Javascript is not activated in your browser. This website needs javascript activated to work properly.
You are here

Late glacial and Holocene sand drift in south-central Sweden: sediments and ages

  • Helena Alexanderson
  • Martin Bernhardson
Publishing year: 2019
Language: English
Pages: 84-105
Publication/Series: GFF
Volume: 141
Issue: 2
Document type: Journal article
Publisher: Taylor & Francis

Abstract english

The aeolian deposits of Sweden have received modest attention, despite their usefulness as a palaeoenvironmental archive. Here we present sedimentological information and optically stimulated luminescence (OSL) ages from inland sand dunes in the lowlands of south-central Sweden. Three main lithofacies, each with two subfacies, were identified in the deposits: massive sand, laminated sand and crossbedded sand. Massive sand was most common and present at all sites, and is largely due to secondary bioturbation when found close to the surface. Other prevalent depositional processes are wind-ripple migration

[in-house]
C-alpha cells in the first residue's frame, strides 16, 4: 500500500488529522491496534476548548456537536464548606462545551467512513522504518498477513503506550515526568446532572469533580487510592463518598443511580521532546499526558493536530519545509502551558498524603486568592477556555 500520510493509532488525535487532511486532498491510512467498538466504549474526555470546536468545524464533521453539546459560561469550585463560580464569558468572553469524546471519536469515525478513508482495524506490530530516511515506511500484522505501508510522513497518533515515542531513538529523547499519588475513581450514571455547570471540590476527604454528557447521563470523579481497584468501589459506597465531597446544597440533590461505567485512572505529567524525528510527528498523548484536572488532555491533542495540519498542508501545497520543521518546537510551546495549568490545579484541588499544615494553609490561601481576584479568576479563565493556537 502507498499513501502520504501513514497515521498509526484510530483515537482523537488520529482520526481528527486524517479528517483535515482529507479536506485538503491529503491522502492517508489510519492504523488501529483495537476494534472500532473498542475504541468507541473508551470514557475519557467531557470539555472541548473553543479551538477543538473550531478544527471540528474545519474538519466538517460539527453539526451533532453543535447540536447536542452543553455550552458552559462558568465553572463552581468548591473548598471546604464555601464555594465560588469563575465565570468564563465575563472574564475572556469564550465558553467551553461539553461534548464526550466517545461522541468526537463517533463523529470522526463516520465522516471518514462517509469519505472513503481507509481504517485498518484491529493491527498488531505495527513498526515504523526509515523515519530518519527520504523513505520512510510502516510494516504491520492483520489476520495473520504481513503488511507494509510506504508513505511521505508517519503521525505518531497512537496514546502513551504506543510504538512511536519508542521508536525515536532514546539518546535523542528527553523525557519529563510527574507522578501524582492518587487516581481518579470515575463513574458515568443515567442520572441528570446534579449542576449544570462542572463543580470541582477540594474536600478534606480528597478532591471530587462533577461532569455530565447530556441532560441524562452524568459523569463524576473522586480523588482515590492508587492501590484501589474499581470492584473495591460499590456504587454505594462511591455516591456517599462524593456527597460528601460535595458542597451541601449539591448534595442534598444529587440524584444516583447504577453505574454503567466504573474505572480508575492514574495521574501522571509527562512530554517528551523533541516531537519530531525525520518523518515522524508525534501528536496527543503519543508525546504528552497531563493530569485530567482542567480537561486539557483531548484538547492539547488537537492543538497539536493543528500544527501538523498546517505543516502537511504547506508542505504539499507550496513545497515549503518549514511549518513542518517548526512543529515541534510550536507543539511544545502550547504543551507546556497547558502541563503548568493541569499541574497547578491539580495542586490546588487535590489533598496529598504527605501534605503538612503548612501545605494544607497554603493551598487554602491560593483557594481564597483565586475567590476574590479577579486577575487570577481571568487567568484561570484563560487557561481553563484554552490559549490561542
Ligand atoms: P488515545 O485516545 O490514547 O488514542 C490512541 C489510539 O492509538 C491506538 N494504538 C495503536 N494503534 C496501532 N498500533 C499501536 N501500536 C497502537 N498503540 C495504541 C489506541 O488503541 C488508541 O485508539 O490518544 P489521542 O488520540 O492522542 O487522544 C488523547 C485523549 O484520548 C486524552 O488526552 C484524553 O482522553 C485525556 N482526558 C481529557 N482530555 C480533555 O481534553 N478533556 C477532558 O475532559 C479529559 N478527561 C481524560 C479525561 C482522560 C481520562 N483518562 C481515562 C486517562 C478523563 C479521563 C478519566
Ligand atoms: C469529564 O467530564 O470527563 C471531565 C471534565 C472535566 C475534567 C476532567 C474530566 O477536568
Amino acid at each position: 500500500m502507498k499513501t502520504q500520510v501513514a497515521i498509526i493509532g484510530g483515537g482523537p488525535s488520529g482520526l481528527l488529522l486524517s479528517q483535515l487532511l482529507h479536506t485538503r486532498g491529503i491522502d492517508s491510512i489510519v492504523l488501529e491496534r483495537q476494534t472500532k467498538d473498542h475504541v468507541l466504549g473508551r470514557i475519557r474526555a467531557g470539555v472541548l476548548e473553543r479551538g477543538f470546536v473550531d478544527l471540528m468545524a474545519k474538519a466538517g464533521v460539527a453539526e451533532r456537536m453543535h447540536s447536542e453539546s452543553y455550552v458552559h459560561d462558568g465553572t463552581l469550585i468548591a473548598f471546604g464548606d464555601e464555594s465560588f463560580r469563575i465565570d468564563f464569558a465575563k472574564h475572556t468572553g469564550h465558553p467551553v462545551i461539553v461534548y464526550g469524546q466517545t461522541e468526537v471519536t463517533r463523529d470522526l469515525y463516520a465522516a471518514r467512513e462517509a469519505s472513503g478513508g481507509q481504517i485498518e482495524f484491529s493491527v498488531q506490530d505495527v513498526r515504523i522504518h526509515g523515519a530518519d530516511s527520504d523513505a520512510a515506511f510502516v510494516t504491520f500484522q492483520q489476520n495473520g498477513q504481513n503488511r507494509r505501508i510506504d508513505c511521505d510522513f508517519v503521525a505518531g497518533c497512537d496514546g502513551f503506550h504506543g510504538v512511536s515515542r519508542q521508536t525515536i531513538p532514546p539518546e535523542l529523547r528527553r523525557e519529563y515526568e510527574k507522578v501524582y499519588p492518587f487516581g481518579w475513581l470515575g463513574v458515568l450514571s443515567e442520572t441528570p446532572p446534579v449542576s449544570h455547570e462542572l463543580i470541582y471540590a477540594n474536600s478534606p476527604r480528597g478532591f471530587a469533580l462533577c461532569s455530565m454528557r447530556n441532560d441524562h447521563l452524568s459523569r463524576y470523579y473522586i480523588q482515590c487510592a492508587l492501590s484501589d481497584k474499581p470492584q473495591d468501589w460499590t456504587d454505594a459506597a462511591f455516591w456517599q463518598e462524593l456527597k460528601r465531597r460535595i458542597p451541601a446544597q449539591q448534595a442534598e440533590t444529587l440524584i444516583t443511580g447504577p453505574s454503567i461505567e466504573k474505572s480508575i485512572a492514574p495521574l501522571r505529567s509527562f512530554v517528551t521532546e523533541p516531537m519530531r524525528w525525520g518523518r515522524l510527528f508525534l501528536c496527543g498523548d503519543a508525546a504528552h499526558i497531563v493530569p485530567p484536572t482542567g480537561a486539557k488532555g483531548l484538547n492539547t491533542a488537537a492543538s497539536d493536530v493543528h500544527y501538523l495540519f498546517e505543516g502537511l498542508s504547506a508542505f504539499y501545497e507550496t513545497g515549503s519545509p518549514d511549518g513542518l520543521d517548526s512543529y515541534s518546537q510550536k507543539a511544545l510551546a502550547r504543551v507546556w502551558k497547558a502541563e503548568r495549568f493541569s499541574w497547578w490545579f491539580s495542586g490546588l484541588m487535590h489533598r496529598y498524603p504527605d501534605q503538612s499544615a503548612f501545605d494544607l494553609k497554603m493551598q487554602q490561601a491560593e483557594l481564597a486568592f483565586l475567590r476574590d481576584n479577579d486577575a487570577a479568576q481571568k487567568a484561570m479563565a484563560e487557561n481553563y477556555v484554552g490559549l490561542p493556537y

and grain flow. Secondary features include animal burrows and tracks, root traces, infiltration structures and soil profiles. The luminescence ages plot in two different groups, centred in the early and late Holocene, respectively. The primary dune-forming phase occurred in the early Holocene, after local deglaciation and uplift above sea/lake level. However, at some sites, OSL ages suggest a prolonged phase of sand drift, or repeated reworking, long after deglaciation due to locally beneficial conditions. The late Holocene was
dominated by reactivation events and sheet sand deposition, which led to the formation of an aeolian mantle.


  • Geology


  • Aeolian activity in Sweden: an unexplored environmental archive
  • ISSN: 2000-0863
Helena Alexandersson
E-mail: helena [dot] alexanderson [at] geol [dot] lu [dot] se


Quaternary Sciences

+46 46 222 44 83



Aeolian sand project

Project members
Members of the aeolian sand project: Martin Bernhardson, Sara Florén, Edyta Kalińska-Nartiša and Helena Alexanderson.

Read more about the project here.